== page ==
Furthermore, the company has expanded product categories through acquisitions, buying designer and handicraft products seller Shopo.in and sports good retailer eSportsbuy.com.
New investor Intel Capital has a range of long-standing corporate relationships that enabled Snapdeal to fulfill some specific requirements or opportunities such as employee purchase programs for goods, according to Mahesh Vaidya, a director at the VC unit.
The funding has also supported Snapdeal’s launch of its payment gateway, which will roll out for third-party developers as well.
In terms of growth, Kola’s estimate is that Snapdeal should be profitable in 12-18 months. “They are already profitable in terms of the contribution margin, because every transaction is profitable for them,” she says.
There are three components to the marketplace fee structure: a platform fee of 5-20% of transaction value, shipping charges and payment collection charges. If a company earns a certain fee level on all transactions, as sales grow so will the total amount of absolute money being made. The main cost becomes marketing.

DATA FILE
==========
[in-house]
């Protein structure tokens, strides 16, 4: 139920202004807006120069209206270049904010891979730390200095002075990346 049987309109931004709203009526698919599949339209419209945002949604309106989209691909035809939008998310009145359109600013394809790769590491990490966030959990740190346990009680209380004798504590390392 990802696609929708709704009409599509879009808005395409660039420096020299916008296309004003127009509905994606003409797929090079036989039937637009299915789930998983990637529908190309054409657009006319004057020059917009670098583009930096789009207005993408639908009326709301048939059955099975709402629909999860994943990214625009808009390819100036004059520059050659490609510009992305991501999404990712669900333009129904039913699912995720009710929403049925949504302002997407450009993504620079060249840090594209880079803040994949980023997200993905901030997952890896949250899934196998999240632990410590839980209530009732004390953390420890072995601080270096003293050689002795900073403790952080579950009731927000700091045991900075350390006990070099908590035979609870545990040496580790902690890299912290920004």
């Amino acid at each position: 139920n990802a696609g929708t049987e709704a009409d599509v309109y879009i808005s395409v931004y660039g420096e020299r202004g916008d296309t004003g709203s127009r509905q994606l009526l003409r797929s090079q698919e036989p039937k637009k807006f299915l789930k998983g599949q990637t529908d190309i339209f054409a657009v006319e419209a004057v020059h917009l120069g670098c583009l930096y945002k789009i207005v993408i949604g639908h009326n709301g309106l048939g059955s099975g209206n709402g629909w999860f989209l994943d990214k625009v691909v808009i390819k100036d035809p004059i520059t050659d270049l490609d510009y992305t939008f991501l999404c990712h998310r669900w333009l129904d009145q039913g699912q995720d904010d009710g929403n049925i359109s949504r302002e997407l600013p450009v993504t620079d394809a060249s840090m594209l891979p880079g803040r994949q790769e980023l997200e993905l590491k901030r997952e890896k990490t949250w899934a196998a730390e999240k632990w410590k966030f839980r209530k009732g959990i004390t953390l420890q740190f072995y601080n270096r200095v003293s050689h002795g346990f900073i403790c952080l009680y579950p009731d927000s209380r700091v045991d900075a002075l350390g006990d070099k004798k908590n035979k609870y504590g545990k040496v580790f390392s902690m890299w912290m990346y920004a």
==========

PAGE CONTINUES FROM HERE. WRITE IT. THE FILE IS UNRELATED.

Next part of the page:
“If we turn back the dial on marketing we can get profitable in one or two quarters,” Bahl says. “However, that is not the right decision for the company because if we don’t invest to grow the market, then we don’t grow in the long run either.”
Snapdeal is considering plans to list in the US now that Indian regulators allow companies to go public abroade without first listing on a domestic bourse.
Meanwhile, according to Kola, Snapdeal will continue to raise funding because there is tremendous interest in building the one stakeholding company that might be the lead marketplace in India. “In China you have Alibaba and there is an opportunity for something like that to happen in India,” she says.
Source: Asian Venture Capital Journal